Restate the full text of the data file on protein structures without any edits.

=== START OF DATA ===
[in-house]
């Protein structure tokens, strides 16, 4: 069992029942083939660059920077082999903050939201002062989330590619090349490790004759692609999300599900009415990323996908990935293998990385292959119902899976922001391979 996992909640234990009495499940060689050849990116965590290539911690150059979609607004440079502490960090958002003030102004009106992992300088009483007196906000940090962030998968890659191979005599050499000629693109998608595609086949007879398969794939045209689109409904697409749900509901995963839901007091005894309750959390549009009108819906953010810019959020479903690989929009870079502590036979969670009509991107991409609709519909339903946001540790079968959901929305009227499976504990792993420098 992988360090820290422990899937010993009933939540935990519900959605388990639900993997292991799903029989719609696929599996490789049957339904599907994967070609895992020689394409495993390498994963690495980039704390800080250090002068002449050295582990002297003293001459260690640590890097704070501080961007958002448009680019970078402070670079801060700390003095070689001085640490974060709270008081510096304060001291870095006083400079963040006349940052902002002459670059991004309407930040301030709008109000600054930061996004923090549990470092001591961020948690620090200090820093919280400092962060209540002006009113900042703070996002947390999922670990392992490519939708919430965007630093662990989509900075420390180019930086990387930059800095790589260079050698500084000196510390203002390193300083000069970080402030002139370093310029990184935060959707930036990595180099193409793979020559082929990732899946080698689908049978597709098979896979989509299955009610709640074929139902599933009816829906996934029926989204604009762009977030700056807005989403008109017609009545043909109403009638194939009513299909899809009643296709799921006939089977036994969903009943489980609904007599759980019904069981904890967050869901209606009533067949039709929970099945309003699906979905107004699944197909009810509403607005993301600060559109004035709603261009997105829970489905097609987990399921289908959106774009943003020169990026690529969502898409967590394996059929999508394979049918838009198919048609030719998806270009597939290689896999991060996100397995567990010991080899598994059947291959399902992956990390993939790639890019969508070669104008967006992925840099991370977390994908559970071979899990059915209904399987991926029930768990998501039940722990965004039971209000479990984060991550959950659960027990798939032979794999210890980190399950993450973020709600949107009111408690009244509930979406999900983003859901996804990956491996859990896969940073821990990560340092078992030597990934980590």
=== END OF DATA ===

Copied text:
[in-house]
């Protein structure tokens, strides 16, 4: 069992029942083939660059920077082999903050939201002062989330590619090349490790004759692609999300599900009415990323996908990935293998990385292959119902899976922001391979 996992909640234990009495499940060689050849990116965590290539911690150059979609607004440079502490960090958002003030102004009106992992300088009483007196906000940090962030998968890659191979005599050499000629693109998608595609086949007879398969794939045209689109409904697409749900509901995963839901007091005894309750959390549009009108819906953010810019959020479903690989929009870079502590036979969670009509991107991409609709519909339903946001540790079968959901929305009227499976504990792993420098 992988360090820290422990899937010993009933939540935990519900959605388990639900993997292991799903029989719609696929599996490789049957339904599907994967070609895992020689394409495993390498994963690495980039704390800080250090002068002449050295582990002297003293001459260690640590890097704070501080961007958002448009680019970078402070670079801060700390003095070689001085640490974060709270008081510096304060001291870095006083400079963040006349940052902002002459670059991004309407930040301030709008109000600054930061996004923090549990470092001591961020948690620090200090820093919280400092962060209540002006009113900042703070996002947390999922670990392992490519939708919430965007630093662990989509900075420390180019930086990387930059800095790589260079050698500084000196510390203002390193300083000069970080402030002139370093310029990184935060959707930036990595180099193409793979020559082929990732899946080698689908049978597709098979896979989509299955009610709640074929139902599933009816829906996934029926989204604009762009977030700056807005989403008109017609009545043909109403009638194939009513299909899809009643296709799921006939089977036994969903009943489980609904007599759980019904069981904890967050869901209606009533067949039709929970099945309003699906979905107004699944197909009810509403607005993301600060559109004035709603261009997105829970489905097609987990399921289908959106774009943003020169990026690529969502898409967590394996059929999508394979049918838009198919048609030719998806270009597939290689896999991060996100397995567990010991080899598994059947291959399902992956990390993939790639890019969508070669104008967006992925840099991370977390994908559970071979899990059915209904399987991926029930768990998501039940722990965004039971209000479990984060991550959950659960027990798939032979794999210890980190399950993450973020709600949107009111408690009244509930979406999900983003859901996804990956491996859990896969940073821990990560340092078992030597990934980590």